Adding butterfly flowers and host plants is the best way to attract these stunning creatures to your yard. You’re sure to find tons of great options that will keep them coming back for more with this list of the best butterfly plants.
But you have to choose wisely, because there are certain types they like better than others. This list of my top picks for the best butterfly plants and flower includes both annuals and perennials.
I chose them because they’re either nectar rich for the adults, or are hosts for their larvae (the caterpillars).
To help you easily find the best options for your garden and climate, I provided basic care requirements and the hardiness zones for each one.
If you want to create a butterfly-friendly garden in your yard, you can’t go wrong with this list of the best plants.
What Are The Best Plants For Butterflies?
What types of plants do butterflies even like? There are specific attributes that attract them the most. Here are some things to look for.
- Nectar rich – Flowers rich in nectar are a primary food source for butterflies. When you have a garden full of their favorite types of food, they will stay longer.
- Host plants – This is where the adults will lay their eggs. The foliage provides food for the caterpillars after they hatch, and continues to feed them as they mature.
- An assorted mix of bright colors – Bright colors; such as red, yellow, orange, and purple attract them more than flowers with muted tones.
- Good landing pads – Butterflies are also more likely to spend time on flowers if they have flat tops. These provide a safe place where they can land and rest while they feed.
Best Butterfly Plants & Flowers List
This list contains the flowers and plants that are sure to attract, and possibly even provide a permanent home for butterflies.
These bold, yellow flowers got their name because they turn to face the sun. If it’s cloudy, they will face each other.
As their name implies, these cheery annuals need full sun. That means at least 6-8 hours of direct exposure. If you give them enough light, they can get as big as 5-10’.
Butterflies love sunflowers because they have blooms that can reach 1-3’ wide, which is plenty large enough for them to land on.
These popular plants get to be about 1-3’ tall and wide, depending on the species. Butterflies flock to them because of their bright flowers in late spring to early fall.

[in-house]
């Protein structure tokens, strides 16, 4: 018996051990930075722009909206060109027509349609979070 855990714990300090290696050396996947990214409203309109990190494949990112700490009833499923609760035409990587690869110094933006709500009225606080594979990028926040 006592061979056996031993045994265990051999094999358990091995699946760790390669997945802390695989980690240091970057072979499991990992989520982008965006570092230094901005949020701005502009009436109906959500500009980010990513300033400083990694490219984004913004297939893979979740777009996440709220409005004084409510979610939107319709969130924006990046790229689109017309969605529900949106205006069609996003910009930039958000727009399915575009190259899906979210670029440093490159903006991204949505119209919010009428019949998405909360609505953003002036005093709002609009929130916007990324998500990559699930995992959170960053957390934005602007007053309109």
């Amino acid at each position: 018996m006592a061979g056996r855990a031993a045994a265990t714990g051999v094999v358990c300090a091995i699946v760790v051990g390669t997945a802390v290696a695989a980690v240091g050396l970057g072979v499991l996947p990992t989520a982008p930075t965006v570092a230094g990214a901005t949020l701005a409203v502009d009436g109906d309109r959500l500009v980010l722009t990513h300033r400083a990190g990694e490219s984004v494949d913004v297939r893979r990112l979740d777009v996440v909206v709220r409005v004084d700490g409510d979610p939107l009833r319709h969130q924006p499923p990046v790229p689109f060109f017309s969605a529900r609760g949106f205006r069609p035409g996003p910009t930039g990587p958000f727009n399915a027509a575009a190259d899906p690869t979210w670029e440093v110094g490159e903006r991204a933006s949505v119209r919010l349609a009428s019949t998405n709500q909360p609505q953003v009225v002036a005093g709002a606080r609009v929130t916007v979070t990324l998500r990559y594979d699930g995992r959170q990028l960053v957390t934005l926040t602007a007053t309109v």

There are tons of different types to choose from. They all thrive in full sun, and the hardiness ranges from zones 4-10.
Some varieties with light-colored blossoms will do pretty well in part-shade, but the blooms may be smaller.
3. Echinacea (Cone Flower)
With bright pink petals, echinacea is part of the daisy family. Also known as “butterfly kisses,” this hardy specimen can survive in almost any climate, but does best in zones 3 through 9.
The bold flowers can get up to 18”. They prefer full sun or light shade, so put them in the front or around the edges of your garden where they can soak plenty of rays.
Even though the plants themselves can survive the harsh winters, they bloom the best from July-September.
Also commonly called “beardtongues”, the penstemon family of plants have vibrant pink, electric blue, or purple flowers that attract all kinds of butterflies.
Like a few other choices on this list, they prefer full sun or light shade. They perform well in zones 3-9, and bloom from April to June.
You’ll find a wide variety to choose from, both in color and size. Depending on the species, they can be as short as 6” or as tall as 8’.
Known for its calming effects on people, lavender attracts butterflies with its fragrant purple flowers. This popular herb reaches up to 24” and, depending on the type, can be hardy anywhere from zones 4-10.
It usually blooms in summer, often as early as May, but typically in June and July. This summer-loving beauty requires full sun, with at least 8 hours of direct exposure. Learn how to care for lavender here.
Another excellent plant, zinnias attract butterflies because of the extremely colorful blossoms and abundance of nectar.
From bold orange and red flowers, to the show-stopping yellow, or even white ones, they’ll add tons of color to beds or containers.
There are a few options you can choose from: dwarf varieties are only about 12”, but other types can get up to 4’ tall.
These annuals will bloom from late spring until the first hard frost of fall in any full-sun garden. Learn how to grow zinnias here.
7. Butterfly Bush (Buddleia)
Also called a summer lilac, butterflies adore this bush that is named for them because the flowers are full of nectar.
These beautiful shrubs reach heights of 6-10’ in zones 5-9. So, keep the size in mind when you plant them, they require plenty of room.
They bloom from summer to autumn, especially if they are kept in a place with direct sunlight.
8. Butterfly Weed
Another favorite nectar source, this gorgeous plant serves as food for monarch larvae too.
They have bright orange blooms from summer to early fall, and need lots of sunshine to reach their full potential of 2-3’.
Butterfly weed is native in zones 4-9, and their vivid color will liven up any garden space you put them in.